“I think everything I write sucks when I get done with it. But it’s finished,” said Jones, 63. “The next day when I read it, I think that it doesn’t suck as much. I hope I’ve grown up a little bit. I hope I’ve become a little more empathetic. I don’t want to emulate anyone. Guys like Bob Ryan (Boston Globe), John Feinstein (Washington Post) and Dick Weiss (Philadelphia Daily News, New York Daily News) have had an influence on me, and I want to emulate their work. But I don’t want to emulate their styles.

 “It’s not serious, it’s sports,” Jones continued. “Now, sports can enter into issues that are serious. Everyone has their own reality for a reason. If you’re not interested in other people’s lives, you’re not going to be a balanced writer. Nothing about what we do is difficult. It’s the greatest job in the world.”

  Jones came to Harrisburg in 1989 from Columbus. Ohio, with a background in industrial design, high school sports, reporting on ‘cops and courts’, and writing experience in the field of entertainment. Former Patriot-News’ sports editor Nick Horvath saw something in Jones’ writing, and it didn’t take long for Horvath to pair Jones with legendary Patriot-News’ sportswriter Ronnie Christ on the Penn State beat.

 The irony of a former Ohio State Buckeye covering Penn State Nittany Lion sports is something that even Jones couldn’t have envisioned.

  “I sent out a lot of resumes, and Nick answered,” said Jones. “At that time, I was a guy who hadn’t written sports in four years. But Nick knew good writing, because he could write himself. We had to leave our family and friends in Columbus, but I got a shot at covering college basketball, which is what I wanted.

 “But you have to earn your ‘chops’. You can’t just expect to come in and do the fun stuff,” continued Jones. “In (19)91, Nick paired me with Ronnie and Penn State football, and I’ve been doing it ever since. In (20)02, Ronnie retired and I became kind of the official Penn State columnist, and Bob Flounders became me. Bob, Joe (photographer, Hermitt) and I have been together since ’02.”

 Jones grew up in Columbus in the 1970s, with a curious mind and reading Sports Illustrated. He graduated from Upper Arlington High School, before enrolling in Ohio State’s industrial design program in 1979, at the age of 22.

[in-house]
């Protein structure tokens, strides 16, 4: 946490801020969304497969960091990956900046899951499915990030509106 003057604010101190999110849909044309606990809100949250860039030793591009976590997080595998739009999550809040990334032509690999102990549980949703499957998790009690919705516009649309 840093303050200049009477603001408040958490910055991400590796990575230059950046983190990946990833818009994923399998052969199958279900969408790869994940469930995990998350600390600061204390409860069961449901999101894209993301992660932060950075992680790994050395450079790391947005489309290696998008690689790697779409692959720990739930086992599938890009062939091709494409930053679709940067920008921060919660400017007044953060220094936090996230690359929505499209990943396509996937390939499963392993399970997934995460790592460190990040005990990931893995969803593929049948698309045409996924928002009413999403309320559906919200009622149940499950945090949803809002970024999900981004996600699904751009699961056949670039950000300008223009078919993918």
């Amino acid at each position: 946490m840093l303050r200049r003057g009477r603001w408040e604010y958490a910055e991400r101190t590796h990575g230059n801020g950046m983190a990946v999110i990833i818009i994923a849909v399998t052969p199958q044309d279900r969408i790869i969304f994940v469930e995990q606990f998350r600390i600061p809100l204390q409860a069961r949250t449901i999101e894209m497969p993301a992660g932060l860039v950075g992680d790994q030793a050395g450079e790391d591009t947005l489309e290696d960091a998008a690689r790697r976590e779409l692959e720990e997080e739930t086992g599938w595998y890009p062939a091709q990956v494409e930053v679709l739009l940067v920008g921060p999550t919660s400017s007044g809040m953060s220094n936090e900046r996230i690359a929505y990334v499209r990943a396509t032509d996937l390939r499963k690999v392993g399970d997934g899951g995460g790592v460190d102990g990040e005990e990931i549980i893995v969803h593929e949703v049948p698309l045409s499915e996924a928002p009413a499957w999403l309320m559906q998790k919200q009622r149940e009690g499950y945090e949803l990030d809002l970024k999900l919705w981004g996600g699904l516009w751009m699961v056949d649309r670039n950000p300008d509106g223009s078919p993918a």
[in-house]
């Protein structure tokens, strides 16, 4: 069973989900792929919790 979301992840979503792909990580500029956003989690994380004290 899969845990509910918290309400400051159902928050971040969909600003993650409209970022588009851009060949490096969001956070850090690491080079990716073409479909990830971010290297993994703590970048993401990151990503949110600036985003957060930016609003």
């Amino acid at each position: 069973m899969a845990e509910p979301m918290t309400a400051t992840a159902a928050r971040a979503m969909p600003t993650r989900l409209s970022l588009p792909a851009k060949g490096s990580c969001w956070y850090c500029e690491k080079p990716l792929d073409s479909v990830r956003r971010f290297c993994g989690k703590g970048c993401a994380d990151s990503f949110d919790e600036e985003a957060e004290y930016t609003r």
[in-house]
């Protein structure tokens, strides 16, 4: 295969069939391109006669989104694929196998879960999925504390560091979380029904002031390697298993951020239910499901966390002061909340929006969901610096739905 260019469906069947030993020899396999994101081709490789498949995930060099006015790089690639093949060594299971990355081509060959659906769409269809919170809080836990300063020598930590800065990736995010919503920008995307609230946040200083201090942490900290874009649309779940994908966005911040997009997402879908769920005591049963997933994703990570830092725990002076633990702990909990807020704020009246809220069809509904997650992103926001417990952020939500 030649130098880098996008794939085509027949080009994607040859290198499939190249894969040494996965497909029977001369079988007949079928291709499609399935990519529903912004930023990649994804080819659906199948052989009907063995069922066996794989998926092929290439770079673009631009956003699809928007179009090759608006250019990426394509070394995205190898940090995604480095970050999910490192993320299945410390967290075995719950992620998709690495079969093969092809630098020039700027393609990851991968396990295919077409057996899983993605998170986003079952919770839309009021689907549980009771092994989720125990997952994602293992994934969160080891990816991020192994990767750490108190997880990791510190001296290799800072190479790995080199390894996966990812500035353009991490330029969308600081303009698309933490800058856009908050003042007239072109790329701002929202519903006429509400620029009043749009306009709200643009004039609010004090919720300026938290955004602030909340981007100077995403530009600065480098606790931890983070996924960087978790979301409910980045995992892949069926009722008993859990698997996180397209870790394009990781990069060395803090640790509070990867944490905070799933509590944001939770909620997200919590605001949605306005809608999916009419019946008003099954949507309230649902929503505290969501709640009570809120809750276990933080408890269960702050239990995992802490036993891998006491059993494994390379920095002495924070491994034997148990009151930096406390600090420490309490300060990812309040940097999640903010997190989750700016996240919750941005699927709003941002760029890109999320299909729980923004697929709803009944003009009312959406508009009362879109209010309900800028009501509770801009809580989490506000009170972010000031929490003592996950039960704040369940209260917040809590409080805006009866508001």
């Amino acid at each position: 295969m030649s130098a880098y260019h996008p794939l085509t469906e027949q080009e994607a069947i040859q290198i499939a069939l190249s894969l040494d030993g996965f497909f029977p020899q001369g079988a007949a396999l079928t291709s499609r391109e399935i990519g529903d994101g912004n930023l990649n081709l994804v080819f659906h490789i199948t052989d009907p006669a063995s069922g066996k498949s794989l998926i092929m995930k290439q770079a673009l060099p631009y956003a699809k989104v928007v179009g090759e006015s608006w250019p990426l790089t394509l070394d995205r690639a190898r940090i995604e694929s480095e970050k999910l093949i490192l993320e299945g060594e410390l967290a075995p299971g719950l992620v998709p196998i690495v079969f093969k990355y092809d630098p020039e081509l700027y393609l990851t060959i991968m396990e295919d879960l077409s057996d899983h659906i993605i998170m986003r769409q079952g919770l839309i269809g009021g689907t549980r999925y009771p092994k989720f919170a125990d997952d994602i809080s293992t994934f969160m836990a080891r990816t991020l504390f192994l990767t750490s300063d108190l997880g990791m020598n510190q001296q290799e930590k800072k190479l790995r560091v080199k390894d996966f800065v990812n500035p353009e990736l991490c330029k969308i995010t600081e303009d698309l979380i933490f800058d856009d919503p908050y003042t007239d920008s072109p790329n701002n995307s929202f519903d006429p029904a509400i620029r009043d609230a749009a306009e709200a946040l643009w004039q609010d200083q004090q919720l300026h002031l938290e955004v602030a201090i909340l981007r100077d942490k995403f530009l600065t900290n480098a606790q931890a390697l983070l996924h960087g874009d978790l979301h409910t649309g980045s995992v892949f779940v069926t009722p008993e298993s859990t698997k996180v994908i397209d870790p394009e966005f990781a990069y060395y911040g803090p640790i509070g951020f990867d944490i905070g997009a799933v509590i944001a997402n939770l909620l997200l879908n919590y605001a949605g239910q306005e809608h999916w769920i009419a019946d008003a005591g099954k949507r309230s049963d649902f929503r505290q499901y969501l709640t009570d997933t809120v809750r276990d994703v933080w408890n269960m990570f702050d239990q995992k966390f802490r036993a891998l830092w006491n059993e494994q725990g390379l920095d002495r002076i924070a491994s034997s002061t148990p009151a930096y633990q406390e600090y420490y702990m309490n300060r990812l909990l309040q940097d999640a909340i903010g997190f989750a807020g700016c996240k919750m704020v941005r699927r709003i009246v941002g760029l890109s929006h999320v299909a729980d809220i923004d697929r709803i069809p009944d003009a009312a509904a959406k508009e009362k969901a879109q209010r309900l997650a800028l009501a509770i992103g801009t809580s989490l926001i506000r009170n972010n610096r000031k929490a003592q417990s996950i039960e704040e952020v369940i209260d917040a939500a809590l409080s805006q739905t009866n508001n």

Although he earned his degree in industrial design, there came a time during his college days that Jones realized he wouldn’t be utilizing it as a career.

  “I haven’t rooted for Ohio State football since 1984,” said Jones. “But that doesn’t mean you still can’t be a fan of the game. I love the sports themselves. I find myself rooting for the underdogs. I try to act like a fan would, because I am a fan. That’s where the ideas come from.

 “Pennlive has always treated me really well,” added Jones. “It’s why I love working for them. When Nick hired me, he was really good about sending me all over the place to cover college basketball, which I really love. It’s been a great place to work because of that. We’ve always acted like we’re a big-time newspaper.”

 Covering a beat like Penn State football and churning out daily columns can be a grind that takes its toll on writers. Given the way Jones the writer pursues excellence, one can’t help but wonder how many words are left inside of him.

 “I’m ready to travel,” said Jones. “I’m going to hit maximum retirement age in a few years. I don’t want to be 70 and still doing this stuff. My wife (Anna) and I have been married for 33 years and she thinks I’m going to lose my mind when I retire, but I don’t.

 “I love journalists,” concluded Jones. “I love being around people who are journalists. I love being in press boxes.”

  In his realm of reality, David Jones’ decision to become a writer may not have been entirely his own.